A Hybrid View of Hybrid Work
One Size Does NOT Fit All
If we have learned anything from the recent pivot that companies have had to make with regard to hybrid work, it is this: the One-Size Fits All workplace no longer cuts it! Employees are, rightfully so, expecting more flexibility when it comes to their work and employers are needing to follow suit. A blanket “We need to have butts in seats” approach is outdated, archaic, and will lose you talent in the long run. Flexibility should be your new favorite F-word.
I like to say that I have a hybrid view of hybrid work. Of course, there are definitely jobs where it still makes the most sense to meet in person, but certainly not as many as we were previously made to believe! What we have learned is that for A LOT of roles is that it’s really irrelevant where the work is done, or a lot of times even when it is done – what matters most is the outcome. By consciously shifting our workplaces from hustle culture to outcome culture, we can really reap the benefits that hybrid work offers us.
Working to live, not the other way around
Remote work allows people to integrate work INTO their life, and not the other way around. This has a direct positive impact on those who take on a lot of the caregiver roles in our societies. They are able to be more present for their children or other people or pets who may need them, all while at the same time keeping what may be a hard-worked-for or personally fulfilling career! Additionally, people who have been pushed out of the “traditional” office due to physical or invisible disabilities are able to re-enter the workforce when more flexible structures are adopted. By choosing a hybrid working model employers will not only see their talent pools dramatically increase, but the diversity of that talent will as well!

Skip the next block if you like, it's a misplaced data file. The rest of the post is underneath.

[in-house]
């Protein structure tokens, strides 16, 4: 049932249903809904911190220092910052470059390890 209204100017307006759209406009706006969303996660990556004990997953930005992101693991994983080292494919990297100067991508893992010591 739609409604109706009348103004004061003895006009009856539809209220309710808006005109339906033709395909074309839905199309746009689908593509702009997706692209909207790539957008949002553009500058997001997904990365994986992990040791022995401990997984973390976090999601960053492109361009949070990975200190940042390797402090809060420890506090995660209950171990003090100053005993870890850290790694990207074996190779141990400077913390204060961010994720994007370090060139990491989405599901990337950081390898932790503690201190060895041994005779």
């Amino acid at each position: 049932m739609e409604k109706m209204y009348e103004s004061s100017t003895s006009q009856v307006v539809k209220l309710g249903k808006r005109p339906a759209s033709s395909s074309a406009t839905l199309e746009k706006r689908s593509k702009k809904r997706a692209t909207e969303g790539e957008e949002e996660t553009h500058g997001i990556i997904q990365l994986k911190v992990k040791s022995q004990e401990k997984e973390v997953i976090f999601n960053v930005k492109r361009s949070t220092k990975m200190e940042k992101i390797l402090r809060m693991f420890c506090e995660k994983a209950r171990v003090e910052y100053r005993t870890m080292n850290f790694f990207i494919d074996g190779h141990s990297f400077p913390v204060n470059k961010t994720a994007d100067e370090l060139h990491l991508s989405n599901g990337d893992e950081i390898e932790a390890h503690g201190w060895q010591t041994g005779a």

Seeing your team less, may increase collaboration
Compared to onsite workspaces, hybrid work can be even more efficient – this is quite literally backed up by neuroscience! Remote work allows people to get into flow much more easily as they are able to really tailor and balance their individual levels of Fun, Fear, and Focus to harness their productivity and reach their state of flow. In the office, we don’t have nearly that much control – we can’t work at our optimal stress point because we are often made to work at the pace of those who are in charge. And we know that working at the optimal stress point for our own neurosignature is really paramount to reaching our peak levels of performance and productivity. Hybrid teams also will find that they are more collaborative than their onsite counterparts. Open office spaces squander productivity and collaboration by forcing people to interact with each other all of the time – there is no novelty, no FUN when interacting with your teammates in that kind of environment.
There’s no “one-size-fits-all” when it comes to workspaces
Hybrid work isn’t going to be the right fit for every single type of job. Lots of positions do require you to be onsite or interacting face-to-face with those who use your services, but if we really thought about it critically we would see that there are lots of roles where hybrid work could very easily be implemented. We already have all of the necessary technologies to do so at our fingertips, and lots of us use them almost daily in our personal lives! The biggest shift that needs to happen is that employers need to change their perspective on what constitutes a “good” employee and what boxes must be ticked to get there.
Do you work in a hybrid role? And, if you do – did you always do this role remotely? I’d love to hear from you!
Want more brain-friendly tips?
Check out my Wall Street Journal bestselling book, The Brain-Friendly Workplace: Why Talented People Quit and How to Get Them to Stay. And if you felt inspired, please leave an Amazon review. I read every single one and would love to see yours there!
I also offer virtual keynotes to provide companies with science-based insights that you can put into practice immediately in order to work and live smarter, better, and happier. Find out more about my keynotes here.